Presentation on theme: "Socio-economic influences Learning Intention By the end of this lesson you should be able to: Define & list the main socio- economic influences. Define."— Presentation transcript:
Socio-economic influences Learning Intention By the end of this lesson you should be able to: Define & list the main socio- economic influences. Define & list the main socio- economic influences. Evaluate these influences in terms of how they affect the development of an individual. Evaluate these influences in terms of how they affect the development of an individual.
Start activity Who have you spoke to or seen today? In you groups make a list of the people you have spoke to our seen today. When you are happy sort them into groups…. You chose their titles
Quick recap on Family 1. 1. According to Giddens (1997) what is socialisation? 2. 2. Describe the 4 main types of family there are? 3. 3. List 4 functions of the family.
Economic influence: The economic resources of an individual family can make a major difference to a persons quality of life. Why? 'Billions needed' to stop child poverty - Channel 4 News The weekly income enables them to pay for their house, buy food and clothes. Income mainly comes from: Wages Benefits paid by the government. Money from invested wealth. Money raised through the sale of property.
Key groups of people who have to live on very little money: One-parent families One-parent families Unemployed people Unemployed people Elderly people Elderly people Sick and disabled people Sick and disabled people Unskilled couples. Unskilled couples.
Poverty and Life Chances Poverty shortens lives. A boy in Manchester can expect to live seven years less than a boy in Barnet. A girl in Manchester can expect to live six years less than a girl in Kensington Chelsea and Westminster. Poor children are born too small; birth weight is on average 130 grams lower in children from social classes IV and V. Low birth weight is closely associated with infant death and chronic diseases in later life. Poverty shapes children's development. Before reaching his or her second birthday, a child from a poorer family is already more likely to show a lower level of attainment than a child from a better-off family. By the age of six a less able child from a rich family is likely to have overtaken an able child born into a poor family. Children aged up to 14 from unskilled families are 5 times more likely to die in an accident than children from professional families, and 15 times more likely to die in a fire at home. Children growing up in poverty are more likely to leave school at 16 with fewer qualifications. 2% of couples and 8% of lone parents cannot afford two pairs of shoes for each child. 12% of lone parents cannot afford celebrations with presents at special occasions. Mark Family and Children Study, 2004
Impact of low income: Shortens life expectancy (accident & poor development) Shortens life expectancy (accident & poor development) Affects a persons physical development (nutrition etc maybe affected) Affects a persons physical development (nutrition etc maybe affected) Affects a person’s chances of success (education and job success) Affects a person’s chances of success (education and job success) Are more likely to commit crime. Are more likely to commit crime. This is supported by Paxton and Dixon (2004) – “Children who grew up in poverty during the 1970’s did worse at school, were six times less likely to enter higher education, and one and a half tomes more likely to be unemployed – and earn 10% less during their lifetimes than those who did not experience poverty as children”.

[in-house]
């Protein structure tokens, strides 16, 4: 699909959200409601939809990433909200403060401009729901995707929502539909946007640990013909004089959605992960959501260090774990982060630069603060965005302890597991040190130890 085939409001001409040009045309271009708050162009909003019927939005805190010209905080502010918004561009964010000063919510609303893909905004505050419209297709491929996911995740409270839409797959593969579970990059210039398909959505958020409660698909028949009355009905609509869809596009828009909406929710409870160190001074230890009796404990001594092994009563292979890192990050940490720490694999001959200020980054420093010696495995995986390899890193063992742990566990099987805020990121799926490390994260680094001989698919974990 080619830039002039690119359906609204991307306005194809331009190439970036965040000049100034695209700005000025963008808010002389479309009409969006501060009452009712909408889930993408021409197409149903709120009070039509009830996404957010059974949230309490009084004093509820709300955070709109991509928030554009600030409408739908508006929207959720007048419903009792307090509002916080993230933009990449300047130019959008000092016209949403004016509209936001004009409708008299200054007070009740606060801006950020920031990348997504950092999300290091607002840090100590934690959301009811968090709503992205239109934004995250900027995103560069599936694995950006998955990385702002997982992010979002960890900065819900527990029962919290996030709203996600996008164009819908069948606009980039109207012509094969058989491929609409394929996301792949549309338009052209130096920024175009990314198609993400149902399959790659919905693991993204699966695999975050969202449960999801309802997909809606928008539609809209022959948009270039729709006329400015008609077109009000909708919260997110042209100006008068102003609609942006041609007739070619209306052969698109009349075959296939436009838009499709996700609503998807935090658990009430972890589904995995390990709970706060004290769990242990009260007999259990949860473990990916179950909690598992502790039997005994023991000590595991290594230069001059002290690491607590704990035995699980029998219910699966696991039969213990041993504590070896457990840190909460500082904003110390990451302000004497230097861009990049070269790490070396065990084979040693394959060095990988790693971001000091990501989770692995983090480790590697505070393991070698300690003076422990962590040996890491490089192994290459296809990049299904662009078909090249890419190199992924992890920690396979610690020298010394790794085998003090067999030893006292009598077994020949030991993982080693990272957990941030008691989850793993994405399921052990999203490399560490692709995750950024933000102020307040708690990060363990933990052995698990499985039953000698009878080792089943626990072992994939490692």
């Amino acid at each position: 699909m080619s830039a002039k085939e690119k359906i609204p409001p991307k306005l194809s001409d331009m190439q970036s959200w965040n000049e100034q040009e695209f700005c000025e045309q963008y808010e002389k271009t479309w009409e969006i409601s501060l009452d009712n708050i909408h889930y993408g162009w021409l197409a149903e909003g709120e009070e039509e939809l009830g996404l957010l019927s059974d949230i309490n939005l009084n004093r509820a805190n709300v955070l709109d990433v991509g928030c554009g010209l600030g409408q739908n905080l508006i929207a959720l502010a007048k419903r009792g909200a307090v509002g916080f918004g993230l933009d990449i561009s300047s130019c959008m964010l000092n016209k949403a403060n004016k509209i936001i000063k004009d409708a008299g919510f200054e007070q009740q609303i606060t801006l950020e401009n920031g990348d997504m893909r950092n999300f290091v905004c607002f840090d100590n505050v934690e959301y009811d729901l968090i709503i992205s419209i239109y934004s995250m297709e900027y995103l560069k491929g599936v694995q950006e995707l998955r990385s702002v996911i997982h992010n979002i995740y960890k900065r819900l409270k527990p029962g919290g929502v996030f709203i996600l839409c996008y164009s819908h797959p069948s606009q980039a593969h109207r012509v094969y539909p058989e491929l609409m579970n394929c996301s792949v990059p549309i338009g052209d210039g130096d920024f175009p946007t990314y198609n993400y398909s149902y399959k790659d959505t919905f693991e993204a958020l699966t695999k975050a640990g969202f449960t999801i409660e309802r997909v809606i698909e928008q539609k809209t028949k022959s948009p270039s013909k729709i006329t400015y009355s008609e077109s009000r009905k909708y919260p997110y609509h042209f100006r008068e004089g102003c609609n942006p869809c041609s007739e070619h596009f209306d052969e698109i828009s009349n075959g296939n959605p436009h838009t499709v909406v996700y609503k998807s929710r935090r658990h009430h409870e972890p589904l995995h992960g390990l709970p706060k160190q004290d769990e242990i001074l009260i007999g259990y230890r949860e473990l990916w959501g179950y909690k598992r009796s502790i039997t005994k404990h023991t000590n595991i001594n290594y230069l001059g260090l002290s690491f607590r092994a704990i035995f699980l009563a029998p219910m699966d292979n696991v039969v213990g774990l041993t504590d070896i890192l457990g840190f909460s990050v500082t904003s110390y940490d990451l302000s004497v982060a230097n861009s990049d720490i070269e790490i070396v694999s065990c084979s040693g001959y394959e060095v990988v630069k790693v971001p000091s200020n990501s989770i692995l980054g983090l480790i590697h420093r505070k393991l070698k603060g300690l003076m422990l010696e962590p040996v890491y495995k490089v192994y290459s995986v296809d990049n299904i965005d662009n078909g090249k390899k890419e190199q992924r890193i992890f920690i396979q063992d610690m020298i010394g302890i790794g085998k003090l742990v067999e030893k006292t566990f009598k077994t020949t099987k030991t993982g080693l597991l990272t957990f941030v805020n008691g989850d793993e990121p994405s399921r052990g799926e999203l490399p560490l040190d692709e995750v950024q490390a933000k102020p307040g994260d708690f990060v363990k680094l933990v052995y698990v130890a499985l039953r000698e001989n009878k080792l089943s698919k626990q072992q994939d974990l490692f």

Paxton and Dixon – list 3 disadvantages of poverty. (1) Poverty is associated with being a victim of crime. (1) Poverty is associated with being a victim of crime. (2) Poorer communities are more likely to be in polluted areas. (2) Poorer communities are more likely to be in polluted areas. (3) Low social class is associated with an increased risk of dying young. (3) Low social class is associated with an increased risk of dying young.
Some problems a child belonging to low income family may face: Low income Can cause: Low self-esteem Overcrowded housing. Negative Self-concept Poor diet School life effected Less Chance to travel Stress Within the family Poor housing
Discuss how living in poverty could affect an adult’s self-concept. /12 Self concept is a term used to describe how an individual may develop and view themselves. Living poverty may affect an individual’s development in a number of ways. Firstly they are more likely to not continue to third level education. This can mean they are employed in unskilled work or not employed at all. This lack of opportunity may result in the person feeling worthless or hopeless. They may also feel low in self- esteem as there may be limited ways for them to feel a sense of achievement. Secondly someone living in poverty may make comparison with others with more money. They may feel inadequate or embarrassed as they are not able to buy the latest gadgets or fashions.
Discuss how living in poverty could affect an adult’s self-concept. /12 This can lead to feelings of guilt as they may not be able to provide for their children, and their children may get bullied or stigmatised at school as a result. Their children’s health may also be affected. As the family will have to carefully budget how they spend their money. Therefore the weekly shopping may consist of food with little nutritional value as fresh fruit, veg and meat are expensive. This can lead to many health problems including obesity and diabetes. Poverty is also linked to lower life expectancy, and this is one of the contributing factors.